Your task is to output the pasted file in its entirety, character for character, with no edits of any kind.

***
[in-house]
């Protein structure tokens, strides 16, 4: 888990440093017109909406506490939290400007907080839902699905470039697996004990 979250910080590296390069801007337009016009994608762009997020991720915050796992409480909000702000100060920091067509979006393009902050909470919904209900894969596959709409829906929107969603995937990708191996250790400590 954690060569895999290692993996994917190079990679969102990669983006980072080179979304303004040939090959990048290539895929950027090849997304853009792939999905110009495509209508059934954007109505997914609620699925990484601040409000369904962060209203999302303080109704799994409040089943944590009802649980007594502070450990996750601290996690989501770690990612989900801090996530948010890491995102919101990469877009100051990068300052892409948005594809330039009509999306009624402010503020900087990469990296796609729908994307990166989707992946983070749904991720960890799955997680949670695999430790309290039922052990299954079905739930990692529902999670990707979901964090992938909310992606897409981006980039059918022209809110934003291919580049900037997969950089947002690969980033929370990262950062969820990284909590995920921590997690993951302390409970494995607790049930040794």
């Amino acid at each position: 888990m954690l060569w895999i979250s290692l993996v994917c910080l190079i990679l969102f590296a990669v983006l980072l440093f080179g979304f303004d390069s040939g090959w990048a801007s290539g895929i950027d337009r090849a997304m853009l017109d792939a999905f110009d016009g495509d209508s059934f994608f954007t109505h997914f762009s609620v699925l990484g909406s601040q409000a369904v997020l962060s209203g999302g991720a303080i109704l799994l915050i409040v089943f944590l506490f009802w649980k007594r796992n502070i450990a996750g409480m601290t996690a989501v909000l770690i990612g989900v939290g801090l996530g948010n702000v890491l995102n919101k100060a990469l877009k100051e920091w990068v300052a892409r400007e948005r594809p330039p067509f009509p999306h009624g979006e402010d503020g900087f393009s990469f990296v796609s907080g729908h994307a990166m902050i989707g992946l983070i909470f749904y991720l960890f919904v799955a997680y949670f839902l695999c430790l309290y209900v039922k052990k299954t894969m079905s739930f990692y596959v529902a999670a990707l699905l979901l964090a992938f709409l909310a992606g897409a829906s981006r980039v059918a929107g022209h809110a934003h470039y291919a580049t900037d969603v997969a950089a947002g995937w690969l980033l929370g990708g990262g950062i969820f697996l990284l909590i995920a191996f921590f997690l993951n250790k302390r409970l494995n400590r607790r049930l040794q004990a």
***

[in-house]
């Protein structure tokens, strides 16, 4: 888990440093017109909406506490939290400007907080839902699905470039697996004990 979250910080590296390069801007337009016009994608762009997020991720915050796992409480909000702000100060920091067509979006393009902050909470919904209900894969596959709409829906929107969603995937990708191996250790400590 954690060569895999290692993996994917190079990679969102990669983006980072080179979304303004040939090959990048290539895929950027090849997304853009792939999905110009495509209508059934954007109505997914609620699925990484601040409000369904962060209203999302303080109704799994409040089943944590009802649980007594502070450990996750601290996690989501770690990612989900801090996530948010890491995102919101990469877009100051990068300052892409948005594809330039009509999306009624402010503020900087990469990296796609729908994307990166989707992946983070749904991720960890799955997680949670695999430790309290039922052990299954079905739930990692529902999670990707979901964090992938909310992606897409981006980039059918022209809110934003291919580049900037997969950089947002690969980033929370990262950062969820990284909590995920921590997690993951302390409970494995607790049930040794």
């Amino acid at each position: 888990m954690l060569w895999i979250s290692l993996v994917c910080l190079i990679l969102f590296a990669v983006l980072l440093f080179g979304f303004d390069s040939g090959w990048a801007s290539g895929i950027d337009r090849a997304m853009l017109d792939a999905f110009d016009g495509d209508s059934f994608f954007t109505h997914f762009s609620v699925l990484g909406s601040q409000a369904v997020l962060s209203g999302g991720a303080i109704l799994l915050i409040v089943f944590l506490f009802w649980k007594r796992n502070i450990a996750g409480m601290t996690a989501v909000l770690i990612g989900v939290g801090l996530g948010n702000v890491l995102n919101k100060a990469l877009k100051e920091w990068v300052a892409r400007e948005r594809p330039p067509f009509p999306h009624g979006e402010d503020g900087f393009s990469f990296v796609s907080g729908h994307a990166m902050i989707g992946l983070i909470f749904y991720l960890f919904v799955a997680y949670f839902l695999c430790l309290y209900v039922k052990k299954t894969m079905s739930f990692y596959v529902a999670a990707l699905l979901l964090a992938f709409l909310a992606g897409a829906s981006r980039v059918a929107g022209h809110a934003h470039y291919a580049t900037d969603v997969a950089a947002g995937w690969l980033l929370g990708g990262g950062i969820f697996l990284l909590i995920a191996f921590f997690l993951n250790k302390r409970l494995n400590r607790r049930l040794q004990a």